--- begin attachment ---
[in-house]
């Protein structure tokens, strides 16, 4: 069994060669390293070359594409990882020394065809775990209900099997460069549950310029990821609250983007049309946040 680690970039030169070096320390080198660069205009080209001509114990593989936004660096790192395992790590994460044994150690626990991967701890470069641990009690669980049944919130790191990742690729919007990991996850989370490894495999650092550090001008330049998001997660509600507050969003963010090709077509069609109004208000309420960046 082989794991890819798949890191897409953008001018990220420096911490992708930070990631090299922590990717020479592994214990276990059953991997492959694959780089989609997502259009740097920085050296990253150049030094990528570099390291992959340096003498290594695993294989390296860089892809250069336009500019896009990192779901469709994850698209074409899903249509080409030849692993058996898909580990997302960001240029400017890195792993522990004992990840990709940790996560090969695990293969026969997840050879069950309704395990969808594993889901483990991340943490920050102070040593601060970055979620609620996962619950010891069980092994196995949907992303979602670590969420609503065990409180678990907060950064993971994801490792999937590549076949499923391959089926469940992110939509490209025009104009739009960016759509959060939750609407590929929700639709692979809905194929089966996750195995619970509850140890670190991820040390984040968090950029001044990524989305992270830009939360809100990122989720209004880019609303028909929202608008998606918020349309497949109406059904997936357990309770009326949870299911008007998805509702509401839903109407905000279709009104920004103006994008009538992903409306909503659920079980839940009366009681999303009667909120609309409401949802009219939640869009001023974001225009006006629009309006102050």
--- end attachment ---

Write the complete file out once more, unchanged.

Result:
[in-house]
């Protein structure tokens, strides 16, 4: 069994060669390293070359594409990882020394065809775990209900099997460069549950310029990821609250983007049309946040 680690970039030169070096320390080198660069205009080209001509114990593989936004660096790192395992790590994460044994150690626990991967701890470069641990009690669980049944919130790191990742690729919007990991996850989370490894495999650092550090001008330049998001997660509600507050969003963010090709077509069609109004208000309420960046 082989794991890819798949890191897409953008001018990220420096911490992708930070990631090299922590990717020479592994214990276990059953991997492959694959780089989609997502259009740097920085050296990253150049030094990528570099390291992959340096003498290594695993294989390296860089892809250069336009500019896009990192779901469709994850698209074409899903249509080409030849692993058996898909580990997302960001240029400017890195792993522990004992990840990709940790996560090969695990293969026969997840050879069950309704395990969808594993889901483990991340943490920050102070040593601060970055979620609620996962619950010891069980092994196995949907992303979602670590969420609503065990409180678990907060950064993971994801490792999937590549076949499923391959089926469940992110939509490209025009104009739009960016759509959060939750609407590929929700639709692979809905194929089966996750195995619970509850140890670190991820040390984040968090950029001044990524989305992270830009939360809100990122989720209004880019609303028909929202608008998606918020349309497949109406059904997936357990309770009326949870299911008007998805509702509401839903109407905000279709009104920004103006994008009538992903409306909503659920079980839940009366009681999303009667909120609309409401949802009219939640869009001023974001225009006006629009309006102050």